Veterinary Medical Devices

Veterinary Medical Devices Including BioScaffolds

The FDA-Center for Veterinary Medicine (FDA-CVM) has oversight of animal devices (e.g., veterinary medical devices), but does not require a formal approval process.  In animal health, veterinarians use a variety of medical devices for surgery (bone plates, screws, prosthetics…..), imaging (ultrasound, lasers, …) and woundcare (dressings, wound care gels, ….).  In certain situations, the designation device vs drug may be ambiguous in veterinary medicine.  However, if a product is already designated as a device for humans and/or has a 510k or PMA, it may support the designation as a medical device for veterinary medicine.  Firms should refer to the definition of device vs drug, as follows:

Veterinary medical devices are products which are “…..intended for use in the diagnosis of disease or other conditions, or in the cure, mitigation, treatment, or prevention of disease in man or other animals, or [which is] intended to affect the structure or any function of the body of man or other animals …”, and which “does not achieve its primary intended purposes through chemical action within or on the body ……, and … is not dependent upon being metabolized for the achievement of its primary intended purposes.”


veterinary medical devices

  • Imaging equipment and devices
  • Veterinary biomaterials / bioscaffolds
  • Viscoelastic injections
  • Surgical equipment, syringes, etc.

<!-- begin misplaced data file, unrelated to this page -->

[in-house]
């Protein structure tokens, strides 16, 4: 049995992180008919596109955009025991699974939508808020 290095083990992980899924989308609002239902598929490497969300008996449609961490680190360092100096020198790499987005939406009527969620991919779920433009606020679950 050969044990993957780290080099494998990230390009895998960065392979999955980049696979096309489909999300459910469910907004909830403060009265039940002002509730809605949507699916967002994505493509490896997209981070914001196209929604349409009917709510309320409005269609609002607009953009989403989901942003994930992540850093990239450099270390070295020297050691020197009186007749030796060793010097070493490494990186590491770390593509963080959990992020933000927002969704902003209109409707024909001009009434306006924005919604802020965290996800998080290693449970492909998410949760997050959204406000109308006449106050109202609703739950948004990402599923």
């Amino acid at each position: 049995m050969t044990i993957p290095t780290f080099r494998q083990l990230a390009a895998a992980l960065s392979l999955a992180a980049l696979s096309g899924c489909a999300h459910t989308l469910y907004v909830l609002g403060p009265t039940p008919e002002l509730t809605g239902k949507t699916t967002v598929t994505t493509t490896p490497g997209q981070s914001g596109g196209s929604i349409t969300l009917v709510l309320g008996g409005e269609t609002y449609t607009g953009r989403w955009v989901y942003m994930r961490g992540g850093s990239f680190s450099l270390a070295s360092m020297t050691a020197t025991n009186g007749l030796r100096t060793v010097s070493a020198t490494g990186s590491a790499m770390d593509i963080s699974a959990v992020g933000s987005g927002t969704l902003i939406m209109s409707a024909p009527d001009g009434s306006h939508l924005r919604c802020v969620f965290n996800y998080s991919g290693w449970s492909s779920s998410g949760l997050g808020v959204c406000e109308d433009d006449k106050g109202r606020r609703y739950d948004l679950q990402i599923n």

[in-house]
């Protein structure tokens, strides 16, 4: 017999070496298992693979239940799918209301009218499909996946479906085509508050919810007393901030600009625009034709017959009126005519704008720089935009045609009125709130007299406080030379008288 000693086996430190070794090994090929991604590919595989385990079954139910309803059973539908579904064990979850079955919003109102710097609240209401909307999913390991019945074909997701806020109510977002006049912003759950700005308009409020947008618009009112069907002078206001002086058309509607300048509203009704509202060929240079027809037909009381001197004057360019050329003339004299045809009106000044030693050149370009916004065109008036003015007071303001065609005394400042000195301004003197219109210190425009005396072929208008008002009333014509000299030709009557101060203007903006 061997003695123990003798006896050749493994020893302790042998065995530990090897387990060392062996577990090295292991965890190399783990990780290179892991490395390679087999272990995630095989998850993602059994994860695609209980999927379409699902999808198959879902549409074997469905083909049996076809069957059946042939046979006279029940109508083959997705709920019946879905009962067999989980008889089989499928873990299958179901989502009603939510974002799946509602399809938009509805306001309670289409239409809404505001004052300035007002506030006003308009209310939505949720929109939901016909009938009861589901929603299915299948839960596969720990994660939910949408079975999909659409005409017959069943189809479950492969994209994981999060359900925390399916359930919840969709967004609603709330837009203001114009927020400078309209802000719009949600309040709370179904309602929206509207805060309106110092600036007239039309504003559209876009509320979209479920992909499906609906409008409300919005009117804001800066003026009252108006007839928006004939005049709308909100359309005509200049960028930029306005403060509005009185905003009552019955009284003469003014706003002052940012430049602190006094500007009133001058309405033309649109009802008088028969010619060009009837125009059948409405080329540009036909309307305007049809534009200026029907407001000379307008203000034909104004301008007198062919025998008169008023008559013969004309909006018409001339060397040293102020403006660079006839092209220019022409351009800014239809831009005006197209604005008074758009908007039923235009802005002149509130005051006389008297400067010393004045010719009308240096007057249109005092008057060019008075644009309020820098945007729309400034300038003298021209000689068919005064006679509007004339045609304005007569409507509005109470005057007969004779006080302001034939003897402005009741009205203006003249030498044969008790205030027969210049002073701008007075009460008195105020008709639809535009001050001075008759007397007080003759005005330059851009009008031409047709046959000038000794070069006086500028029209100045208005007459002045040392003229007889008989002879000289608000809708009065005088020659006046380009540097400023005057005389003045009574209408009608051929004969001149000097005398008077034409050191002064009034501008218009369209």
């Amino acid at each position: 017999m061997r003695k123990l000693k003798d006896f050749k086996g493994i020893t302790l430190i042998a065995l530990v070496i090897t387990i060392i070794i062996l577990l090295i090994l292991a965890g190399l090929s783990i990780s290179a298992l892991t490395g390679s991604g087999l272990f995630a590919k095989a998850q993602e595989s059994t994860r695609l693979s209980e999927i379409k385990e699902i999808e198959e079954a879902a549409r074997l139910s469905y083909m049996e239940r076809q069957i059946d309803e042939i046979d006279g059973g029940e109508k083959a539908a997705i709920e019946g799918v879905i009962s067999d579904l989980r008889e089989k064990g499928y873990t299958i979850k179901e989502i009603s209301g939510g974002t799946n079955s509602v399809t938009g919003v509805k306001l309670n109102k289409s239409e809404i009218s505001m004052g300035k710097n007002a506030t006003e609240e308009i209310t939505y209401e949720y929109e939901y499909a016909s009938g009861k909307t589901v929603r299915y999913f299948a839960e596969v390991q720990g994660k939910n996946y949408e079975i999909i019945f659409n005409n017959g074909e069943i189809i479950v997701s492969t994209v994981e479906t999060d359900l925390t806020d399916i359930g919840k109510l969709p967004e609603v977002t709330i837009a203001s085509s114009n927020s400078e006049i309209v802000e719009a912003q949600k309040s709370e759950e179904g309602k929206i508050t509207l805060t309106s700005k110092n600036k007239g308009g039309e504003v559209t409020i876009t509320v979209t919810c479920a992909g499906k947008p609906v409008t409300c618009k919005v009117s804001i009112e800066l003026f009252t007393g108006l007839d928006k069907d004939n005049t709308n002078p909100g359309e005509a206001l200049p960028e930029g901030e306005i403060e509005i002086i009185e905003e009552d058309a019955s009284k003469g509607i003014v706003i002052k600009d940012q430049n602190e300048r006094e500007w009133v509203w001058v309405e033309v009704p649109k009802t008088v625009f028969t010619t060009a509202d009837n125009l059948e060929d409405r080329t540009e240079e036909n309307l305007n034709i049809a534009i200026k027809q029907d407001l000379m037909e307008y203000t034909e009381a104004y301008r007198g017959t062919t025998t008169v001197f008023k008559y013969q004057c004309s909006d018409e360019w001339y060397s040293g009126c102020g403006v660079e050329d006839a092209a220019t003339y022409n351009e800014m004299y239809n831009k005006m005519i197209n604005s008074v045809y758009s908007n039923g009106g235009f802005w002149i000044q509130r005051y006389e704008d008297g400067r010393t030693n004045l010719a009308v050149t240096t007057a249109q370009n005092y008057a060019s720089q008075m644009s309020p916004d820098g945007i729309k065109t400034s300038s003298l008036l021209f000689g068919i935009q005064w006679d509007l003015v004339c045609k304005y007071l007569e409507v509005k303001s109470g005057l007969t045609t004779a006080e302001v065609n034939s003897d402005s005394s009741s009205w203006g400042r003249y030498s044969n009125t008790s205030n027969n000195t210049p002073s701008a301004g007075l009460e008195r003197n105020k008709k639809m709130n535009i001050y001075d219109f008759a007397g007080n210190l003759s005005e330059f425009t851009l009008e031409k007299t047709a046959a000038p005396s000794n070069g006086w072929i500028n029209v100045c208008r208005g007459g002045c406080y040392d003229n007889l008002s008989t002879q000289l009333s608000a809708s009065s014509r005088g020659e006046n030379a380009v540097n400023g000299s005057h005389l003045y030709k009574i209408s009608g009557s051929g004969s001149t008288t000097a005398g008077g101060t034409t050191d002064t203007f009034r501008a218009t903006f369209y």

• Implants and prosthetics
  • Dental appliances

Developing Medical Devices for Veterinary Medicine

Regulations: Contrary to medical devices for human use, veterinary medical devices are not subject to a formal approval process.  In veterinary medicine, medical devices are regulated under the purview of the Food and Drug Administration’s Center for Veterinary Medicine.  Devices intended for use in veterinary patients do not require submission of a Premarket Approval (PMA) or 510k.

Veterinary Diagnostics: In vitro diagnostics are often classified as medical devices on the human side.  In veterinary medicine, however, animal in vitro diagnostics may be regulated by the United States Department of Agriculture as “diagnostic kits”.  Please refer to our veterinary diagnostics page for more information about how animal diagnostics are regulated in veterinary medicine.

Regulatory Overview

Devices used in veterinary medicine do not require US FDA approval for their use.  However, the FDA does have regulatory oversight over veterinary devices, and manufacturers or distributors are responsible for making sure these products are safe, effective, and properly labeled.  Prior to selling or distributing devices for animal use, the FDA-Center for Veterinary Medicine (FDA-CVM) recommends that manufacturers submit labels and promotional materials.


  • Firms that manufacture radiation emitting devices used in veterinary medicine must register these products with the Center for Devices Radiological Health (CDRH).
  • Companies that exclusively manufacture or distribute veterinary devices are not required to register their establishments.

Bioscaffolds and Biomaterials: accellular tissue derivatives, viscoelastics, hydrogels, synthetic materials, ……

veterinary devices

Acellular bioscaffolds (e.g., veterinary bioscaffolds which do not contain a cells or cell byproducts), such as bone putty, decellularized tissues, or scaffolds comprised of the extracellular matrix (ECM) are routinely distributed and sold a medical devices in veterinary medicine.  However,  cellular and acellular combination products would likely be regulated as a drug under FDA-CVM’s.  Our veterinary consultants have helped to develop and commercialize acellular veterinary bioscaffolds and veterinary biomaterials for companion animal use.